Change Is A Business Opportunity
In business, it can be referred to as a pivot. This is your ability to adapt to market changes, demand, and even how the public perceives your product or services.
American Express began as a mail service. In 1993, IBM posted an $8 billion loss—in one quarter. Netflix used to rent DVDs. None of these companies failed because they adapted to change. IBM, for example, stopped selling hardware and focused on software. And you know how Netflix and American Express pivoted.
Because you know the success that followed, it is easy to view these pivots mentioned above as positive. But entrepreneurs continue to make these decisions daily. We wanted to show how change can be positive and what to look for before pivoting with your business.
Truly Believing In Change
People usually build a business based on passion. It may be rooted in a product, a service, or a drive to be successful or financially independent. The point is that your business can become a very personal thing. You might not see the product—you likely see the time spent sacrificing and working.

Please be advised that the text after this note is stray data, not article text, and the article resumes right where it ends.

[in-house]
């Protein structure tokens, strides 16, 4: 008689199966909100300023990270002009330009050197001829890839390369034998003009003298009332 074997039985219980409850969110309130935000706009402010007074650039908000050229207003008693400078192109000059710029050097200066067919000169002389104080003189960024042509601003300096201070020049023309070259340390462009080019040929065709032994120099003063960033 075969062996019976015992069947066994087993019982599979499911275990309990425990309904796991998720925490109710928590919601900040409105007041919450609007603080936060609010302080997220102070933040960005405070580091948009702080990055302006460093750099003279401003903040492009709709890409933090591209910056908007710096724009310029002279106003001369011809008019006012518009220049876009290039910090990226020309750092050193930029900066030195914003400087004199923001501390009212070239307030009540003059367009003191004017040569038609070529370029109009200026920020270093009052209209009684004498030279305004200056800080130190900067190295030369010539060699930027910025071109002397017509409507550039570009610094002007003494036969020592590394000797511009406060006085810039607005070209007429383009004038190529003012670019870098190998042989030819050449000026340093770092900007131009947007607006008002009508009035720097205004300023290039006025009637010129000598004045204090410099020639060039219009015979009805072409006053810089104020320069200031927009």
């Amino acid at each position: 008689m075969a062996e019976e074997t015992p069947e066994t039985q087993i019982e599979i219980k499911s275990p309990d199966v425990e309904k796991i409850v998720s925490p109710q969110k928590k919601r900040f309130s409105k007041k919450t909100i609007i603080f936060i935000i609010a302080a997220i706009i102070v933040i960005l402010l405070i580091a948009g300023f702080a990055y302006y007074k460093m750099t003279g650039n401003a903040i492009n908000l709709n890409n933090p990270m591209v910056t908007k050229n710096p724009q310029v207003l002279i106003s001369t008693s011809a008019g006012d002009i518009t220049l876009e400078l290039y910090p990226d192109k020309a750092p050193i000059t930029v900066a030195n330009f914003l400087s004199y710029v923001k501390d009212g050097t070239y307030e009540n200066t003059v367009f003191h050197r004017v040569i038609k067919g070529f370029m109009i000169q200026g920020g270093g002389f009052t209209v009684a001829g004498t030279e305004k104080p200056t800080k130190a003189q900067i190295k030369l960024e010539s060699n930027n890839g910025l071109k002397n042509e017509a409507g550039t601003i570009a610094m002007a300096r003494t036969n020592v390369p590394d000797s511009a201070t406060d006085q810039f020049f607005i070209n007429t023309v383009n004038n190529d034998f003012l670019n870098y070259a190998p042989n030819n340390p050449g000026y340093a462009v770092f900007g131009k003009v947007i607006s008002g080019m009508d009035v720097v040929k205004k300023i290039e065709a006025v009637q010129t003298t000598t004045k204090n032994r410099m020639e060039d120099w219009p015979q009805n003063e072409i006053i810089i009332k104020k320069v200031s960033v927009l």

To change your business’s direction may feel like you’re negating your efforts. That perspective will only inhibit you. Look at your previous work as the scaffolding that brought you to where you are now.
Does Your Idea Have A Shelf Life?
Current success and stability come with no guarantees. Blockbuster and Nokia are two companies whose products didn’t survive external changes. People streamed movies and bought smartphones.
When you adapt to a change, consider how your product or service can be altered, not scrapped. In the 1990s, when Apple was nearing bankruptcy, they didn’t abandon their computers. They created an iPod to meet the demand of people who preferred their music streamed.
Foster The Right Culture
When environmental, economic, or political factors force you to pivot, what will your employees say? A rigid, unbending business plan might create employees who are worried about change. Foster a culture that encourages new ideas. Be someone who encourages mistakes because there is no such thing as wrong. There’s success and learning from missteps.
If the time comes to take your company in a new direction, it will be viewed as an extension of your innovation. By embracing change and encouraging your leaders to do the same, you can improve the present and the future.
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